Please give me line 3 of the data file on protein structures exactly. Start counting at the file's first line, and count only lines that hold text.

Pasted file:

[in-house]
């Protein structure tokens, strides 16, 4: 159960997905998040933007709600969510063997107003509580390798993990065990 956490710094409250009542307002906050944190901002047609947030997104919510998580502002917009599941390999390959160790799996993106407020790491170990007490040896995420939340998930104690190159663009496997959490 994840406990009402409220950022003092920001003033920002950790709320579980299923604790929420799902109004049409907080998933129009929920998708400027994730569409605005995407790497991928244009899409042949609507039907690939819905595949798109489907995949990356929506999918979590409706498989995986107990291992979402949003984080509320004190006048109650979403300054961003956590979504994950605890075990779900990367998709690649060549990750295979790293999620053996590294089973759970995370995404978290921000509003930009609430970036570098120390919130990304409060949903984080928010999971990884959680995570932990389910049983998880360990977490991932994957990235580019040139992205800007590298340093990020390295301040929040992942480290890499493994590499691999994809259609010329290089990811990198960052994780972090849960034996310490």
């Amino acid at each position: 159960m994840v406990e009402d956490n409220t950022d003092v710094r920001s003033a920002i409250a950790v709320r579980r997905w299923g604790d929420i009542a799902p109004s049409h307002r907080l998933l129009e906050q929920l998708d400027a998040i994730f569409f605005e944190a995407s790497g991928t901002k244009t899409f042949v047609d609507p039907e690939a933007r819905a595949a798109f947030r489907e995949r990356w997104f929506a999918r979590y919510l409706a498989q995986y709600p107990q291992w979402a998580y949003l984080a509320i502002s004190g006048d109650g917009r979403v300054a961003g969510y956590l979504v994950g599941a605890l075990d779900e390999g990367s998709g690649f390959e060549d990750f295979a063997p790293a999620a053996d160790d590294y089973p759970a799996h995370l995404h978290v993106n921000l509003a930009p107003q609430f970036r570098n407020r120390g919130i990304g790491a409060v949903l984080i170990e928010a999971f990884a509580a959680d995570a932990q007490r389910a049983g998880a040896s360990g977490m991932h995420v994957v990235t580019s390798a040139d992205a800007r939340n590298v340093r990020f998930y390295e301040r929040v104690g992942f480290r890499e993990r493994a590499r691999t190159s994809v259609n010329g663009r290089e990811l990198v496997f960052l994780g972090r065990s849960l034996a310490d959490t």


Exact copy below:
């Amino acid at each position: 159960m994840v406990e009402d956490n409220t950022d003092v710094r920001s003033a920002i409250a950790v709320r579980r997905w299923g604790d929420i009542a799902p109004s049409h307002r907080l998933l129009e906050q929920l998708d400027a998040i994730f569409f605005e944190a995407s790497g991928t901002k244009t899409f042949v047609d609507p039907e690939a933007r819905a595949a798109f947030r489907e995949r990356w997104f929506a999918r979590y919510l409706a498989q995986y709600p107990q291992w979402a998580y949003l984080a509320i502002s004190g006048d109650g917009r979403v300054a961003g969510y956590l979504v994950g599941a605890l075990d779900e390999g990367s998709g690649f390959e060549d990750f295979a063997p790293a999620a053996d160790d590294y089973p759970a799996h995370l995404h978290v993106n921000l509003a930009p107003q609430f970036r570098n407020r120390g919130i990304g790491a409060v949903l984080i170990e928010a999971f990884a509580a959680d995570a932990q007490r389910a049983g998880a040896s360990g977490m991932h995420v994957v990235t580019s390798a040139d992205a800007r939340n590298v340093r990020f998930y390295e301040r929040v104690g992942f480290r890499e993990r493994a590499r691999t190159s994809v259609n010329g663009r290089e990811l990198v496997f960052l994780g972090r065990s849960l034996a310490d959490t």